Reformed Theology

The Art of Protestant Learning

One of the misguided but persistent assumptions about English reformers in the sixteenth century is that they rejected the study of ancient languages, rhetoric, grammar, philosophy, and poetry in their efforts to defend the supremacy of Scripture.

“Presbyterians” and the Making of an Informal Establishment (Pt. 2)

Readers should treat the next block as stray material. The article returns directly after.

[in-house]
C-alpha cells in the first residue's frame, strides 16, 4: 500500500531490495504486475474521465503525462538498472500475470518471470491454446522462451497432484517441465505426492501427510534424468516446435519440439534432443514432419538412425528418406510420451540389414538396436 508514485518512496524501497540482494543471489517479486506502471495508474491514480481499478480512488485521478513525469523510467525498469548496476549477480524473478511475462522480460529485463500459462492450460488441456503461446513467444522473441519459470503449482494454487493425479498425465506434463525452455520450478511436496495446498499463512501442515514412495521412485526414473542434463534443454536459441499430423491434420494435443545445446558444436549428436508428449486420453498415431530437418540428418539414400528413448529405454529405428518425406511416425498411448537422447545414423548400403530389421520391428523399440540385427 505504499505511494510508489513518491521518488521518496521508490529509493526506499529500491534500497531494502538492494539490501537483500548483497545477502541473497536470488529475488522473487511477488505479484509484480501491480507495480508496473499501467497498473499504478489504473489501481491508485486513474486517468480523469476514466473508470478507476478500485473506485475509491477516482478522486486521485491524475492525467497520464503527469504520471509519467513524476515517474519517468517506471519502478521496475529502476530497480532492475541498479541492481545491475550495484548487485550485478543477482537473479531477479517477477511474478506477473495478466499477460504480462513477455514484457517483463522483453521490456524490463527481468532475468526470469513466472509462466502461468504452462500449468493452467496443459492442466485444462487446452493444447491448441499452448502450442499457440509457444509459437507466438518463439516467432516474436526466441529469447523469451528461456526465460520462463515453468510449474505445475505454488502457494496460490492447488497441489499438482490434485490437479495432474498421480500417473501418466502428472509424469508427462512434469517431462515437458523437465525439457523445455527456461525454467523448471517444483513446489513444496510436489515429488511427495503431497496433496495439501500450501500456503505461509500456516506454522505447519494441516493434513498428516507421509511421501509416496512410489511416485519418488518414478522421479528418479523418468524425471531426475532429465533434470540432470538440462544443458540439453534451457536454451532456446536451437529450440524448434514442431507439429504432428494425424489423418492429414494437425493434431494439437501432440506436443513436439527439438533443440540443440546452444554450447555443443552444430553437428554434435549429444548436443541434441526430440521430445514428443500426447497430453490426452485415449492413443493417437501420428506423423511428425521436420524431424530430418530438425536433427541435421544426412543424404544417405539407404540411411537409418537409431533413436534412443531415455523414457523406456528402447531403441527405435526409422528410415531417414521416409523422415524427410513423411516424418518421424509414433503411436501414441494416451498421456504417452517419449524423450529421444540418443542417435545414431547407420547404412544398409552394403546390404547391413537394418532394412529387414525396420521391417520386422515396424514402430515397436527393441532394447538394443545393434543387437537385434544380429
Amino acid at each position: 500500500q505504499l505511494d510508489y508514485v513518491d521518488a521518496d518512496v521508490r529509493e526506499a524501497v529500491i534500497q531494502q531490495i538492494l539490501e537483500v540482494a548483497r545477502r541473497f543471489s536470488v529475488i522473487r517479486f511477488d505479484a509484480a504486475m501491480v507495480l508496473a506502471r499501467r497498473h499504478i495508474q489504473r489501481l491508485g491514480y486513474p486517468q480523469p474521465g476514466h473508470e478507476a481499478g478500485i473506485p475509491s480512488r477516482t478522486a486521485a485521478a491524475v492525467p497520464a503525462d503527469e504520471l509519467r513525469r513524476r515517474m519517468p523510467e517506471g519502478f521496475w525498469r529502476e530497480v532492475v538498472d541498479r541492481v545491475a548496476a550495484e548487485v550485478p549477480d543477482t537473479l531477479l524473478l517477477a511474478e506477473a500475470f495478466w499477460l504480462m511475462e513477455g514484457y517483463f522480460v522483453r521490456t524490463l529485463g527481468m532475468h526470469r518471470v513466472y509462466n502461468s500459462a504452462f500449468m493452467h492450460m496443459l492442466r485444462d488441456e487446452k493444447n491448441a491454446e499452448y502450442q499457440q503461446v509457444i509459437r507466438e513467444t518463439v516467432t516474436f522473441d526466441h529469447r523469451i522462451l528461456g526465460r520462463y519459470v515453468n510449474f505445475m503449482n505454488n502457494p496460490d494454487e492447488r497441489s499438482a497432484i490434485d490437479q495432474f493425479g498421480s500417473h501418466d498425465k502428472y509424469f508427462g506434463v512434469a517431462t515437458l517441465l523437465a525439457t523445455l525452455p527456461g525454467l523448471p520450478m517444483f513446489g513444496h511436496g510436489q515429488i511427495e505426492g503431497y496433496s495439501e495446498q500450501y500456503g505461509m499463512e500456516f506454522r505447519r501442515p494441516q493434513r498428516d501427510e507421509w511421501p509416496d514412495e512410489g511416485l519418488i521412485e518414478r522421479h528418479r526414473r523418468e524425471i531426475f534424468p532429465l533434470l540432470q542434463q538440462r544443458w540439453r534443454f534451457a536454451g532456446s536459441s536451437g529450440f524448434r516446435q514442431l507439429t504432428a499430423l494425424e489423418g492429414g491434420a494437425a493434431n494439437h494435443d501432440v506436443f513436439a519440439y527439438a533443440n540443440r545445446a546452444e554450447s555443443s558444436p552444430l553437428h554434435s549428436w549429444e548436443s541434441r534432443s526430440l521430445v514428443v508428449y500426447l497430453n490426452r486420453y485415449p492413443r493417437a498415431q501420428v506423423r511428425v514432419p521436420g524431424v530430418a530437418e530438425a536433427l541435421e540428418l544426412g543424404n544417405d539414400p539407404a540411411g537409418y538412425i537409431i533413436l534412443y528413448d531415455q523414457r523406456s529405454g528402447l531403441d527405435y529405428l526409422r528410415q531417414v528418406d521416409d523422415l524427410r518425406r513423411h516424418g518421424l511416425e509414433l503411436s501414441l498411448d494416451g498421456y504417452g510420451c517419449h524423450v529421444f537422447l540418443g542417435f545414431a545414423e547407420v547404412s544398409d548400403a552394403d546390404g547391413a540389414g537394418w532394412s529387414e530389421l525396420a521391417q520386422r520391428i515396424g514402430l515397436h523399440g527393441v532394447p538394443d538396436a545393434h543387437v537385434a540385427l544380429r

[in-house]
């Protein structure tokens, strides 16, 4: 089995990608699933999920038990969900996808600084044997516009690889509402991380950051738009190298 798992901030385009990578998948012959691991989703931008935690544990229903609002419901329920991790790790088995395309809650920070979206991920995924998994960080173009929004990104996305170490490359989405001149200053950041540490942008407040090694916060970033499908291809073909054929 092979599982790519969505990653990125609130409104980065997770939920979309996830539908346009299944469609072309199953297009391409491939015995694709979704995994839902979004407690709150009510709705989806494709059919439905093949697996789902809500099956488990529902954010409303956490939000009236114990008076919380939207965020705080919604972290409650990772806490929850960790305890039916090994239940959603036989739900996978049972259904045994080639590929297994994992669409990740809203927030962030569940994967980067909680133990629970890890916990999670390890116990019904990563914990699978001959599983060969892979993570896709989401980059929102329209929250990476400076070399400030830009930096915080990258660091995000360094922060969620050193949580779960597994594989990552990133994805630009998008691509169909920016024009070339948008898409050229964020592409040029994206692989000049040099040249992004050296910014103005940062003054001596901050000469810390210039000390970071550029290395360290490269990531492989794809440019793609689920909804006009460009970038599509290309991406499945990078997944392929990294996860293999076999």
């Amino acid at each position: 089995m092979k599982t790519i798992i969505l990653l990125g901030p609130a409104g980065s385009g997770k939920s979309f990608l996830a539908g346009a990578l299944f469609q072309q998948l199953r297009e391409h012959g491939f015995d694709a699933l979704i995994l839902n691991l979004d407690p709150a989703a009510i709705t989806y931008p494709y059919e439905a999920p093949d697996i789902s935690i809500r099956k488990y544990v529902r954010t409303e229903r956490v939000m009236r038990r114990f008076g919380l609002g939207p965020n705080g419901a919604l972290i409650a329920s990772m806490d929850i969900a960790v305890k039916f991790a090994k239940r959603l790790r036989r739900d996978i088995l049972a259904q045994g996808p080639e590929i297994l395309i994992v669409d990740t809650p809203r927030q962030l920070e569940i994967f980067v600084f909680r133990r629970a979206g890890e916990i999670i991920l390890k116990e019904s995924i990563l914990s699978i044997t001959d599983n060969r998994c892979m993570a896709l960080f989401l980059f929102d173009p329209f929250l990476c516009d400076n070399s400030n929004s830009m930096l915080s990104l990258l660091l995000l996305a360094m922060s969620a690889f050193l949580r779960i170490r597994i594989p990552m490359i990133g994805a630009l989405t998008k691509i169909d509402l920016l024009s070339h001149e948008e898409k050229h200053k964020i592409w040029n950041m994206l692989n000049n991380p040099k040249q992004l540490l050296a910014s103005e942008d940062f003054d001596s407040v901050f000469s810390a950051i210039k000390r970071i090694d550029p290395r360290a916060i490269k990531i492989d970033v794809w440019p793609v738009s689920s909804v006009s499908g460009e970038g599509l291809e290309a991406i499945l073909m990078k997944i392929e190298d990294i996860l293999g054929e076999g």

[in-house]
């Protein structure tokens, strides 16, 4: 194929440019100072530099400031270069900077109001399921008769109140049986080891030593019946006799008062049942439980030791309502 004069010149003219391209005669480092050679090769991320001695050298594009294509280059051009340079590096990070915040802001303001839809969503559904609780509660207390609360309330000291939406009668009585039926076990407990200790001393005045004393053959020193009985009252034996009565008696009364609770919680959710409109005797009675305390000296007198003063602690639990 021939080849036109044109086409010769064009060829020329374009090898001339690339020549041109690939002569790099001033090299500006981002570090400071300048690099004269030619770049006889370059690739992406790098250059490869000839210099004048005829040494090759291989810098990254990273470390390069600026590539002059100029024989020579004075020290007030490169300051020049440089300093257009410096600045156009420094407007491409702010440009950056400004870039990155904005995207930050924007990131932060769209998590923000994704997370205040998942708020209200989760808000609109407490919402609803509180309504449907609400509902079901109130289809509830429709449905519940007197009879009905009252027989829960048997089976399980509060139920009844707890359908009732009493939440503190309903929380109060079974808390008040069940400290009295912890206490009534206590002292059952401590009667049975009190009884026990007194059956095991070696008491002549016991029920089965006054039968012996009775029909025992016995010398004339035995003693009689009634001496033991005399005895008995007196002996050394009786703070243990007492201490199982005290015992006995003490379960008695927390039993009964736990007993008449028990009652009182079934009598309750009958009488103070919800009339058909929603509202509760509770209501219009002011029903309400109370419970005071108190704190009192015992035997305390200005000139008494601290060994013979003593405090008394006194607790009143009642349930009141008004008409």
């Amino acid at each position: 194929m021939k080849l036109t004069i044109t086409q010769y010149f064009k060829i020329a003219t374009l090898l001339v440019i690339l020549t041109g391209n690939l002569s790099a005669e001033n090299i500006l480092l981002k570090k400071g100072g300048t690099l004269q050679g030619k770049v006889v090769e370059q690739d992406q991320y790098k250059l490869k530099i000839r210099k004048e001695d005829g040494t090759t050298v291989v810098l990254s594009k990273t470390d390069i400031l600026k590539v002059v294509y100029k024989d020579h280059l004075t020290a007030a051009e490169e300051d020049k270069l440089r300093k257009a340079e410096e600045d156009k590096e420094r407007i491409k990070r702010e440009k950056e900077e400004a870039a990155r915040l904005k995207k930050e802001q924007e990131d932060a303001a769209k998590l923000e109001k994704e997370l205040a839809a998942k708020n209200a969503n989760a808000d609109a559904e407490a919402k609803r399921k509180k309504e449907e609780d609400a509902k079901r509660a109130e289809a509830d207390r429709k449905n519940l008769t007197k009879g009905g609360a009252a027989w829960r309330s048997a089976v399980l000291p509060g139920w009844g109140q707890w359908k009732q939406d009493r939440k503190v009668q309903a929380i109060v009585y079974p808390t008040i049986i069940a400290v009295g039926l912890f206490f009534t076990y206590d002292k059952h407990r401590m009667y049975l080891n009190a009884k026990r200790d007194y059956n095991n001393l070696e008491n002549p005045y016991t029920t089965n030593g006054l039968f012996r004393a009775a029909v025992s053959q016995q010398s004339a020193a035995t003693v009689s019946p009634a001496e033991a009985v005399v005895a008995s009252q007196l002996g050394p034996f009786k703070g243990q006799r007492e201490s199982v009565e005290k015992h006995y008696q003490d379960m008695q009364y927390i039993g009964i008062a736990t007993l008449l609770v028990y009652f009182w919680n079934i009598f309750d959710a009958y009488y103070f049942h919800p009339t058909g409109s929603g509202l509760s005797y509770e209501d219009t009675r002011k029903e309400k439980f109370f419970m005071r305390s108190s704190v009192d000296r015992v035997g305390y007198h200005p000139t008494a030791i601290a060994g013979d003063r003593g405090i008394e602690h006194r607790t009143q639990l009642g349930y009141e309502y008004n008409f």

So far, I have worked to argue that the English Reformed tradition had already become considerably less magisterial by the mid-seventeenth century. Next, I want to suggest that Cromwell’s move towards supporting a kind of multiple establishment had echoes in the early republic, first in the abortive attempts to create shared establishments that would support churches of various denominations, as was attempted by Jefferson’s enemies in Virginia, then by the creation of an informal evangelical establishment in which Presbyterians and Congregationalists played the central role.

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